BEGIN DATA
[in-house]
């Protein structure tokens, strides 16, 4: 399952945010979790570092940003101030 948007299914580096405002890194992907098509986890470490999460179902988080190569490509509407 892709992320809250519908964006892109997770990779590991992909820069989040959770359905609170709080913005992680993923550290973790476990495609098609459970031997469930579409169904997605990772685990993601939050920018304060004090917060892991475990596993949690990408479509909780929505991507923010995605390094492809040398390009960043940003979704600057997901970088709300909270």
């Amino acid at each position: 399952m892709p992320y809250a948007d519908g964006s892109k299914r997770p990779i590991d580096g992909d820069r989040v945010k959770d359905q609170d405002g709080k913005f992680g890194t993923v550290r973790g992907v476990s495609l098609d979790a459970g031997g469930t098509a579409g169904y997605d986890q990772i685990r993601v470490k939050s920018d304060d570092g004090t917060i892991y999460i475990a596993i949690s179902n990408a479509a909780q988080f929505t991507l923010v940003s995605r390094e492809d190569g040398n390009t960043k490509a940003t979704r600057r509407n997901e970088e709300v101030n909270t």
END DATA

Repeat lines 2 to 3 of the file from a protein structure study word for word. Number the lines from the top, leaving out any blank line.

């Protein structure tokens, strides 16, 4: 399952945010979790570092940003101030 948007299914580096405002890194992907098509986890470490999460179902988080190569490509509407 892709992320809250519908964006892109997770990779590991992909820069989040959770359905609170709080913005992680993923550290973790476990495609098609459970031997469930579409169904997605990772685990993601939050920018304060004090917060892991475990596993949690990408479509909780929505991507923010995605390094492809040398390009960043940003979704600057997901970088709300909270």
């Amino acid at each position: 399952m892709p992320y809250a948007d519908g964006s892109k299914r997770p990779i590991d580096g992909d820069r989040v945010k959770d359905q609170d405002g709080k913005f992680g890194t993923v550290r973790g992907v476990s495609l098609d979790a459970g031997g469930t098509a579409g169904y997605d986890q990772i685990r993601v470490k939050s920018d304060d570092g004090t917060i892991y999460i475990a596993i949690s179902n990408a479509a909780q988080f929505t991507l923010v940003s995605r390094e492809d190569g040398n390009t960043k490509a940003t979704r600057r509407n997901e970088e709300v101030n909270t």